Bram de Boo & Tom van Venrooij 9th AEG Meeting

Royalty and Licencing Special Purpose Entities
(R&L SPEs) in the Netherlands
Bram de Boo & Tom van Venrooij
9th AEG Meeting
8-10 September 2014, Washington DC
Starting point of the paper
The paper is drafted on request of the ISWGNA (and not
the TFGP)
– Point of reference is the work done by the MUNA and
HC-HO-SPE Task Forces
– Highlights some of the specific features encountered in
the Netherlands:
‐ The Netherlands have quite a long history of
establishing tax agreements with a wide range of
‐ Which has led to the presence of a various kinds of
2001 national accounts revision:
– All SPEs (financing, holding, R&L) classified under ‘other
financial institutions’ (ESA 1995, S.123)
– Limited data sources (BoP Survey, small SPEs sample),
this situation improved in more recent years
– Practical solution for GFCF estimations
2010 national accounts revision:
– Given new guidance R&L SPEs must be classified under
the non-financial corporations (S.11) as they hold nonfinancial assets and are providing (IPP) related services.
Sector classification of R&L SPEs
– MUNA/HC-HO-SPE: SPEs owning non-financial assets
should be classified under S.11, however,
‐ Ownership is not well understood;
‐ SPE’s may own financial and non-financial assets
– Statistics Netherland uses the following two criteria:
‐ Ownership follows reported balance sheet positions
(legal ownership)
‐ Primary activity follows the dominance of reported
(R&L) revenues
– Out of 14,000 SPEs identified in the Netherlands, only 20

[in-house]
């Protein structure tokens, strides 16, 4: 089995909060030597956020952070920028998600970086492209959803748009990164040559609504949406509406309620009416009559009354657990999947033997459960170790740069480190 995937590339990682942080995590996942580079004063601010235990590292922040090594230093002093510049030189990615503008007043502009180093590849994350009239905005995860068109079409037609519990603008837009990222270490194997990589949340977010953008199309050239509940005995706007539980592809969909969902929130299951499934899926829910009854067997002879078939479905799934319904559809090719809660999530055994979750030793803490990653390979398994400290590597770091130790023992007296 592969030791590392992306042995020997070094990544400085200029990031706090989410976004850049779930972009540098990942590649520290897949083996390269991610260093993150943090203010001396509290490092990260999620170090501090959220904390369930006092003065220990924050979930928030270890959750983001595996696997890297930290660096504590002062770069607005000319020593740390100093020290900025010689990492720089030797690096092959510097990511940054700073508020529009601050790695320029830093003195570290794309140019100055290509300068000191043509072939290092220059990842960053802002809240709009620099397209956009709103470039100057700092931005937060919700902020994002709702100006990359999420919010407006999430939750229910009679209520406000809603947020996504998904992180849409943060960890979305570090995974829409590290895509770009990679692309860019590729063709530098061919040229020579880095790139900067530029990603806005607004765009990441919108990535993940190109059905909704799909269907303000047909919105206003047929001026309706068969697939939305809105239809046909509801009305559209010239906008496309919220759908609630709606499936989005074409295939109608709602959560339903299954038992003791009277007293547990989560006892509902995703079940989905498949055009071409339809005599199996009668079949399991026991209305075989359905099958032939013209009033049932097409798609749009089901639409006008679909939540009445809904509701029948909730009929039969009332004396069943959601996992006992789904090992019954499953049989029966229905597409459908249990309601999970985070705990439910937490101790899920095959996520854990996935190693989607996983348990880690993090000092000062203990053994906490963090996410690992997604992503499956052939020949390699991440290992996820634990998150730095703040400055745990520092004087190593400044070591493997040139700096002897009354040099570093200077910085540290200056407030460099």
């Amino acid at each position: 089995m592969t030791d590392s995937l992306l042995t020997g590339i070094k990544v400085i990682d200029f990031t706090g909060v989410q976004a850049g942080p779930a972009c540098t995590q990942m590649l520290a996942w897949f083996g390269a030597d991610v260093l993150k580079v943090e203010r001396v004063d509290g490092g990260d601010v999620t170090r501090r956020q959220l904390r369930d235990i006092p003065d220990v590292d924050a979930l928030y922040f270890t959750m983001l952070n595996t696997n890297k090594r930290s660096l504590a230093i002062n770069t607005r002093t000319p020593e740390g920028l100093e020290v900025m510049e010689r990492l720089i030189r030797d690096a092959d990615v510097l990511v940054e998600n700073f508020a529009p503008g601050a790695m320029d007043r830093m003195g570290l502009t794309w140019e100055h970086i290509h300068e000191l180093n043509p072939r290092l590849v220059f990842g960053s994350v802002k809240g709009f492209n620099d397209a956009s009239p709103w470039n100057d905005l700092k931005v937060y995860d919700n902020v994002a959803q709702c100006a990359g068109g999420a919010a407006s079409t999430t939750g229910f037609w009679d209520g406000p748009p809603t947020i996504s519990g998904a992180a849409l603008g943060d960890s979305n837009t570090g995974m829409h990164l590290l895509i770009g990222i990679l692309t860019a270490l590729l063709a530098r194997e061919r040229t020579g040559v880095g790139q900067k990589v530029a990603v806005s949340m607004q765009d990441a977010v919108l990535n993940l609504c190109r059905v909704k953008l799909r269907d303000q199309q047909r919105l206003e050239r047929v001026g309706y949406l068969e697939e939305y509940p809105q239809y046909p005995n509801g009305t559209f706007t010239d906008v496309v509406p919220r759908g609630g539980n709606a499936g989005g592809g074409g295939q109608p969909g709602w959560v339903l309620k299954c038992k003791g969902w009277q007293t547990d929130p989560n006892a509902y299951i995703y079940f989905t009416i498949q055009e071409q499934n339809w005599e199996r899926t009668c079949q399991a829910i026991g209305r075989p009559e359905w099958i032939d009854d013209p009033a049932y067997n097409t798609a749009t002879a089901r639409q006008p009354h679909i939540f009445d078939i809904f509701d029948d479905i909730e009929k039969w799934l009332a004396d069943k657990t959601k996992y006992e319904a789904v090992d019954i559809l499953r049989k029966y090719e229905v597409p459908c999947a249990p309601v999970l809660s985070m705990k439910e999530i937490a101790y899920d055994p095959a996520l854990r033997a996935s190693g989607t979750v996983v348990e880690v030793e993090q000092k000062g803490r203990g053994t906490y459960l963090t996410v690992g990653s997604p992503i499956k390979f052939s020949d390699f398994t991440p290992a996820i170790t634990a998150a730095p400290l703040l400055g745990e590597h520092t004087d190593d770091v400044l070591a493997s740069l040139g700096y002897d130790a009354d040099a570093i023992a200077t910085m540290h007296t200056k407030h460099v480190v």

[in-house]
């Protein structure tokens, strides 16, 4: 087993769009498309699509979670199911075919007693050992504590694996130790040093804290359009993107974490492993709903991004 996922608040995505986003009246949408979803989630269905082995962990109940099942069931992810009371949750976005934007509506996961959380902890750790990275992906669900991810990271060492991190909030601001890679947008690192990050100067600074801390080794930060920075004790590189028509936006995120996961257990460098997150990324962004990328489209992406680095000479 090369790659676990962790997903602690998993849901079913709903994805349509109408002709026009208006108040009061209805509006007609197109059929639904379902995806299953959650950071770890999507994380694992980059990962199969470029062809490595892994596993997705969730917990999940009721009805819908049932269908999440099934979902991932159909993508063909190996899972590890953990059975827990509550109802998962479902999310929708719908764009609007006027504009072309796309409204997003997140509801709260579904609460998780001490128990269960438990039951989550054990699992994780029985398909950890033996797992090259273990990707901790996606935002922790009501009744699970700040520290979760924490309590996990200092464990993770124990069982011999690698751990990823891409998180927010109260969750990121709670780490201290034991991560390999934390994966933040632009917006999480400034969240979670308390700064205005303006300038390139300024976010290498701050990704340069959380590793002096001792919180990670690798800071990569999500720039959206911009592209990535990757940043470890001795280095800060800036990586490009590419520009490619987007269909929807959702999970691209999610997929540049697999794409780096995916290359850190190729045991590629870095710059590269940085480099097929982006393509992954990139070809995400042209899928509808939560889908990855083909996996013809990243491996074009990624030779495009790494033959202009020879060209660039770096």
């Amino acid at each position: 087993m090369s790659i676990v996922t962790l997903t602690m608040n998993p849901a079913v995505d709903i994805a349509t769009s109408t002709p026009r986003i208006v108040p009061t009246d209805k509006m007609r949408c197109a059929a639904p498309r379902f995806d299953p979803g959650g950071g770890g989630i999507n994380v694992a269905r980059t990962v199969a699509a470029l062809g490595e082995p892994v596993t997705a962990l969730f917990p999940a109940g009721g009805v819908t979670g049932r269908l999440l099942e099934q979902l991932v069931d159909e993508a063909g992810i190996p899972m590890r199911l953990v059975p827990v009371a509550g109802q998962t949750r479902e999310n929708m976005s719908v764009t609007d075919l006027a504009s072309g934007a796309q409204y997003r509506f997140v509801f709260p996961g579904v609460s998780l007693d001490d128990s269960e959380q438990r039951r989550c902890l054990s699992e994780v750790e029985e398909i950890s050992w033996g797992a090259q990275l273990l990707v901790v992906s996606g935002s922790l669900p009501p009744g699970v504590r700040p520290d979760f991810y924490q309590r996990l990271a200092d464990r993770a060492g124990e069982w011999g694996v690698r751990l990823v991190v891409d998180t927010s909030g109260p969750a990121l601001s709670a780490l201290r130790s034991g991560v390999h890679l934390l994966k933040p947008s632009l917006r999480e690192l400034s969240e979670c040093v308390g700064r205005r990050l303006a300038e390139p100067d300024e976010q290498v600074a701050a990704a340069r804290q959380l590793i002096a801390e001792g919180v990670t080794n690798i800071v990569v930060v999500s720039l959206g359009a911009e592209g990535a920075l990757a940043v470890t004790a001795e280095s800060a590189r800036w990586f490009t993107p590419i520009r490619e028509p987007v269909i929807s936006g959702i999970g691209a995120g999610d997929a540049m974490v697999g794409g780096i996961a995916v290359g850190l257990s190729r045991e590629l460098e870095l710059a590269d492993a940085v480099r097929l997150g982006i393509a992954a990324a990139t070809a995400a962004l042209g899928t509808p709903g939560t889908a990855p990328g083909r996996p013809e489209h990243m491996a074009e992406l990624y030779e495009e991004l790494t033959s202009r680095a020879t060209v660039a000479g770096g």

report substantive R&L imports and exports.
Further examination of these 20 suspects leads to
the following three categories of SPEs:
1. Those reporting R&L flows but no ownership of IPPs (Google
Netherlands Holding).
‐ The company balance sheets do not report IPPs or trademarks
or other forms of intangible assets;
‐ R&L inflows equal outflows.
2. Those of which Income from financial assets exceed R&L
receipts (Mosaic Global Netherlands);
3. Those reporting IPP ownership and R&L turnover (U2L).
Suspected R&L SPEs are predominantly involved in re-allocating
R&L from on country to another (i.e. the Double Irish/Bermuda
Sub-licences are not reported on these entity’s balance sheets.
Solutions taken by Statistics Netherlands
– Ultimately all R&L SPE suspects are classified as financial
entities, i.e. their activities are considered to be similar
to invoicing or holding SPEs;
– A net recording is used for ‘re-exports’ of R&L;
– Output is measured by the sum of costs;
– Requires in some cases a downward adjustment in
reported intra-company flows.
Suggested points for discussion by the EAG:
– Does the AEG support the suggested classification of those
SPEs mainly engaged in the re-routing of R&L services as
financial corporations?
– Does the AEG support the pragmatic approach in which
balance sheet information is being considered crucial in
determining economic ownership of intellectual property?
– Does the recording of significant receipts of royalties,
however without the observation any of IPPs or brand
names ownership imply that maybe the observed unit ought
to be categorised as a R&L SPE? If so, what additional
decision rules can be formulated to properly assist national
accounts compilers?